GCSE Dance is a practical course designed for students who are enthusiastic about dance. The course aims to develop ‘the thinking dancer’.
GCSE Dance gives students the opportunity to experience learning through performance in a range of different dance styles, choreographic approaches and the art of choreography, by responding to exciting stimuli. Critical appreciation of dance is taught through the study of professional dance works choreographed by both established and emerging choreographers. During the course, learners will experience exploring and synthesising ideas, thoughts and meaning through movement. The study of professional dance works and their own dance practice will enable learners to develop a broad theoretical knowledge while enhancing and enriching their practical work.
Students develop their physical attributes including posture, alignment, balance, coordination, control, flexibility, mobility, strength, stamina, extension and isolation. Mental skills such as confidence, concentration, commitment and movement memory are explored. Students are challenged and encouraged to achieve expressive skills including, projection, focus, spatial awareness, facial expression, phrasing, musicality, sensitivity to other dancers.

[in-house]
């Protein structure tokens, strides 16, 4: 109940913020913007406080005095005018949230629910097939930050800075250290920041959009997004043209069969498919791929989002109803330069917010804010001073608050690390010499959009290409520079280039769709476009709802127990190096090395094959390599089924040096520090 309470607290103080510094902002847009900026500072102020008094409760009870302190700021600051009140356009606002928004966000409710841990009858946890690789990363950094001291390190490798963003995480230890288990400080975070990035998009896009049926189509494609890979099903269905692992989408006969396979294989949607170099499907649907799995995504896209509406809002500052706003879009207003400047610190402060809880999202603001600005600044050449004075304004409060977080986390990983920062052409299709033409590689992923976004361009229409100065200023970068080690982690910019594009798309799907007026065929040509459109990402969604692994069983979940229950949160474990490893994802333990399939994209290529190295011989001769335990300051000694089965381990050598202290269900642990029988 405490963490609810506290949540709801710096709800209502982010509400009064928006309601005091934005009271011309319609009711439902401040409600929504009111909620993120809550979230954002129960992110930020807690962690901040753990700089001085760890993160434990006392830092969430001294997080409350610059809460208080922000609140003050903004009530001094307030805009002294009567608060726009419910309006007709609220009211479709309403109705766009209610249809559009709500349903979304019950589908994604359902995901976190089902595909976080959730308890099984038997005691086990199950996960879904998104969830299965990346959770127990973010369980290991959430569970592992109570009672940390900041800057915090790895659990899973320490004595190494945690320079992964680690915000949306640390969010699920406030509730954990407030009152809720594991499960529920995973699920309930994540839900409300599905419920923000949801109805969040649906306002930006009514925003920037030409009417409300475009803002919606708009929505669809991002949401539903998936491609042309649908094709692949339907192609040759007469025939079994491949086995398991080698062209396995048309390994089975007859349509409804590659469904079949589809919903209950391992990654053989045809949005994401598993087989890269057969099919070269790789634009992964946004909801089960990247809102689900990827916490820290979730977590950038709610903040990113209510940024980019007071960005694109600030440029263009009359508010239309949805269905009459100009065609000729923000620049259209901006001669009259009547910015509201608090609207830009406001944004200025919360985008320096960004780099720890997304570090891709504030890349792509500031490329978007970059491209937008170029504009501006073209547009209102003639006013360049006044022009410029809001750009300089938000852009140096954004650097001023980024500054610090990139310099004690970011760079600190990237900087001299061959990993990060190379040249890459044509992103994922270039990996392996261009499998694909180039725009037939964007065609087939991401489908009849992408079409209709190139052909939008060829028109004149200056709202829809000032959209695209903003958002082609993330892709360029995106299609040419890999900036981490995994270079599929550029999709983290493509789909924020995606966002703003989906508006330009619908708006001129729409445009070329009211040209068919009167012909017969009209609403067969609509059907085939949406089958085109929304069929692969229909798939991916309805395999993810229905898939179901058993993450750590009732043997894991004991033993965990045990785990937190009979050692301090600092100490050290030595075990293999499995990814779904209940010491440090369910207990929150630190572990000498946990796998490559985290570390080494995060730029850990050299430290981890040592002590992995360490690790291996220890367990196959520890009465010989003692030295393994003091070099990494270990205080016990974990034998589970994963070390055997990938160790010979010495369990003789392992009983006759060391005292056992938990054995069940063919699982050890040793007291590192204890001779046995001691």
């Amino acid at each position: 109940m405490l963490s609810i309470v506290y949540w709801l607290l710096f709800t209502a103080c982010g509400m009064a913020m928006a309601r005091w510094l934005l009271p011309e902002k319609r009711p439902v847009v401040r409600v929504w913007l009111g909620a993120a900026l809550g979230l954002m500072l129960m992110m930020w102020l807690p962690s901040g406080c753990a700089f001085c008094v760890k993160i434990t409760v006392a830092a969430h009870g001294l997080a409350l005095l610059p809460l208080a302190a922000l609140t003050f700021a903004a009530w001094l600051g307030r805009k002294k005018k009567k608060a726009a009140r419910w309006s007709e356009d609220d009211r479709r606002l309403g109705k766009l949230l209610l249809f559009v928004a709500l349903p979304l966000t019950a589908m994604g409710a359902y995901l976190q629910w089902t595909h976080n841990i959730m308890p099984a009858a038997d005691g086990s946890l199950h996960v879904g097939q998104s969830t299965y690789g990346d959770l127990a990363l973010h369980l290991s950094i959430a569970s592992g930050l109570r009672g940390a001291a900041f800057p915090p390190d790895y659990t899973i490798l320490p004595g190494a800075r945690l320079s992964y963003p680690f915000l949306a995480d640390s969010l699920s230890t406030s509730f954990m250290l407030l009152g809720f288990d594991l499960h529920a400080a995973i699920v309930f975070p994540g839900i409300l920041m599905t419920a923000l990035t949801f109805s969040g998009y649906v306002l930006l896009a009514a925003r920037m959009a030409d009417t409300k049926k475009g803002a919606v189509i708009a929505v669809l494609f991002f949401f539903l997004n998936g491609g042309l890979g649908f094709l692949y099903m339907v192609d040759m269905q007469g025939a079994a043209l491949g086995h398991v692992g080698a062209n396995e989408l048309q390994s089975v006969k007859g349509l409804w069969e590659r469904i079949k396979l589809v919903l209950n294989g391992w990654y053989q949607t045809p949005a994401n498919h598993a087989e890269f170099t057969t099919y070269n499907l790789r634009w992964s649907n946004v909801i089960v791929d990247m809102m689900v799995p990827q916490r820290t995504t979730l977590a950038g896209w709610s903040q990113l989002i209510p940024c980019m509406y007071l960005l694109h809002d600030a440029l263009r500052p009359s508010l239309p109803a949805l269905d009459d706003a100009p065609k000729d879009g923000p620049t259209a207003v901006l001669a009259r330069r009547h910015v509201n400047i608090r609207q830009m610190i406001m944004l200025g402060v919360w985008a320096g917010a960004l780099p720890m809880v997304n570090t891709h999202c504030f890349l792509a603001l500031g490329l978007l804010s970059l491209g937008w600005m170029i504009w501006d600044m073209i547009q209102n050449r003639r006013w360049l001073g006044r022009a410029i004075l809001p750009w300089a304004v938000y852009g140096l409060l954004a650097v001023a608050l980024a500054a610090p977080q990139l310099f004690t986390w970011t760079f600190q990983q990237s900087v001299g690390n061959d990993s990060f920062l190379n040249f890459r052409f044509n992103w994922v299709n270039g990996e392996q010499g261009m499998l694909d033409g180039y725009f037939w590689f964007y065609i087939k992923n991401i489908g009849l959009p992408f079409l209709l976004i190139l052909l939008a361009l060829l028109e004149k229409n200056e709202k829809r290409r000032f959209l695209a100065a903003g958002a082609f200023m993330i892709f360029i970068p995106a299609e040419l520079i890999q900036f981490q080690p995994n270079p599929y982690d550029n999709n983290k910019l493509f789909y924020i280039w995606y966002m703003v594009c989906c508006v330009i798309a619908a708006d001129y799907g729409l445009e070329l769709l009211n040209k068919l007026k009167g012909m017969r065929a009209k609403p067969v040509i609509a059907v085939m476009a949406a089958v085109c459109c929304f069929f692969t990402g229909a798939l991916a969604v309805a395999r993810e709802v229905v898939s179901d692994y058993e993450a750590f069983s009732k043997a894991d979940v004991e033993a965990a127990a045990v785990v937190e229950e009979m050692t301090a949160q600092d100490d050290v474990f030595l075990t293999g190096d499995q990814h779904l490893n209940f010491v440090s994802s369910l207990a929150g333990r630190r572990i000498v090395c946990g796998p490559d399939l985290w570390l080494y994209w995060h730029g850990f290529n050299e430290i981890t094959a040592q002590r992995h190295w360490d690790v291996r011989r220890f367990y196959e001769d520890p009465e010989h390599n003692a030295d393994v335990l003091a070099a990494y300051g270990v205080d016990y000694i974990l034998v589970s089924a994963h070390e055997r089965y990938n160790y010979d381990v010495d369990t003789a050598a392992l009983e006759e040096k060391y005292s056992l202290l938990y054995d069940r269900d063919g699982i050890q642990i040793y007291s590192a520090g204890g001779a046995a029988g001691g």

Students explore action, dynamic, spatial and relationship content to communicate a dance idea. They will learn about the choreographic process, including researching, improvising, generating, selecting, developing, structuring, refining and synthesising. They will be encouraged to use choreographic devices within their work (motif and development) and to experiment with a range of actions (travel, turn, elevation, gesture, stillness, use of different body parts, floor work, and transfer of weight.) Dynamic content will require students to work with time, weight, flow and the space. They will develop their choreographic understanding of relationships within dance such as lead and follow, mirroring, action and reaction, accumulation, complement compliment and contrast, counterpoint, contact and formations.
Identifying areas of strength and areas for development and responding to feedback about their own dance practice.
Students develop an understanding about how to communicate a choreographic intention through the exploration of mood(s), meaning(s), idea(s), theme(s) and style/style fusion(s). They also analyse choreographic content which includes movement (action, dynamics, space and relationships). Students will learn how to identify choreographic structures, forms (binary, ternary, rondo, narrative, episodic, beginning/middle/end, unity, logical sequence, transitions.) and choreographic devices (motif and development, repetition, contrast, highlights, climax, manipulation of number, unison and canon).
Students will also learn how to understand the components in order to interpret and appreciate the impact of the choreographic meaning.